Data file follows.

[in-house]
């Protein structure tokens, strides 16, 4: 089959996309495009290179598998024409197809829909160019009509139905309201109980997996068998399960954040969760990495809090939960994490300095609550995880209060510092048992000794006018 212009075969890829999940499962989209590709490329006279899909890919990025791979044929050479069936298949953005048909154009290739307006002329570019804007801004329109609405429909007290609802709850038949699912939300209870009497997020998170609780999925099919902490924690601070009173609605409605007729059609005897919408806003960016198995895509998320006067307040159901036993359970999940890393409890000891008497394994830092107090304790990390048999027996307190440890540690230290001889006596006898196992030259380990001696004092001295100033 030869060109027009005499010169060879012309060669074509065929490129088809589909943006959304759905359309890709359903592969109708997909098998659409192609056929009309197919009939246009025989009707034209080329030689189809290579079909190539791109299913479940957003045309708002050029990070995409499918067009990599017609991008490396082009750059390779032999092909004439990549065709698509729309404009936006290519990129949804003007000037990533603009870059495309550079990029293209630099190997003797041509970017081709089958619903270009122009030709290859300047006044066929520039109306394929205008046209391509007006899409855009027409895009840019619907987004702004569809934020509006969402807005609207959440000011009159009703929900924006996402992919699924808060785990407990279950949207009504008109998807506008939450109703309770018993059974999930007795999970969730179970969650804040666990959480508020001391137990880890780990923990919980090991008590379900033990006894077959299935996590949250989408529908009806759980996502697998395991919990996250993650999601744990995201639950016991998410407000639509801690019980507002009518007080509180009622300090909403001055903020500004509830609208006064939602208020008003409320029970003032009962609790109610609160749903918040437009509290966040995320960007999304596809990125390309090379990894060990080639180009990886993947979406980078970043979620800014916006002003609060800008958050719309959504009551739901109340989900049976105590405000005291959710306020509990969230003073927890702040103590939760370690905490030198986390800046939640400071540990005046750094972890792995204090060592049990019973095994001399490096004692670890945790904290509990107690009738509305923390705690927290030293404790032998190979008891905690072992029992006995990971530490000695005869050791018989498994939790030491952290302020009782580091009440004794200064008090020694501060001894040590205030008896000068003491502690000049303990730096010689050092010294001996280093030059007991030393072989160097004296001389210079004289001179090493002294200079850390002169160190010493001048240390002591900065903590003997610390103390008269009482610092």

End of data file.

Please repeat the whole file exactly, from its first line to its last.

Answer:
[in-house]
């Protein structure tokens, strides 16, 4: 089959996309495009290179598998024409197809829909160019009509139905309201109980997996068998399960954040969760990495809090939960994490300095609550995880209060510092048992000794006018 212009075969890829999940499962989209590709490329006279899909890919990025791979044929050479069936298949953005048909154009290739307006002329570019804007801004329109609405429909007290609802709850038949699912939300209870009497997020998170609780999925099919902490924690601070009173609605409605007729059609005897919408806003960016198995895509998320006067307040159901036993359970999940890393409890000891008497394994830092107090304790990390048999027996307190440890540690230290001889006596006898196992030259380990001696004092001295100033 030869060109027009005499010169060879012309060669074509065929490129088809589909943006959304759905359309890709359903592969109708997909098998659409192609056929009309197919009939246009025989009707034209080329030689189809290579079909190539791109299913479940957003045309708002050029990070995409499918067009990599017609991008490396082009750059390779032999092909004439990549065709698509729309404009936006290519990129949804003007000037990533603009870059495309550079990029293209630099190997003797041509970017081709089958619903270009122009030709290859300047006044066929520039109306394929205008046209391509007006899409855009027409895009840019619907987004702004569809934020509006969402807005609207959440000011009159009703929900924006996402992919699924808060785990407990279950949207009504008109998807506008939450109703309770018993059974999930007795999970969730179970969650804040666990959480508020001391137990880890780990923990919980090991008590379900033990006894077959299935996590949250989408529908009806759980996502697998395991919990996250993650999601744990995201639950016991998410407000639509801690019980507002009518007080509180009622300090909403001055903020500004509830609208006064939602208020008003409320029970003032009962609790109610609160749903918040437009509290966040995320960007999304596809990125390309090379990894060990080639180009990886993947979406980078970043979620800014916006002003609060800008958050719309959504009551739901109340989900049976105590405000005291959710306020509990969230003073927890702040103590939760370690905490030198986390800046939640400071540990005046750094972890792995204090060592049990019973095994001399490096004692670890945790904290509990107690009738509305923390705690927290030293404790032998190979008891905690072992029992006995990971530490000695005869050791018989498994939790030491952290302020009782580091009440004794200064008090020694501060001894040590205030008896000068003491502690000049303990730096010689050092010294001996280093030059007991030393072989160097004296001389210079004289001179090493002294200079850390002169160190010493001048240390002591900065903590003997610390103390008269009482610092």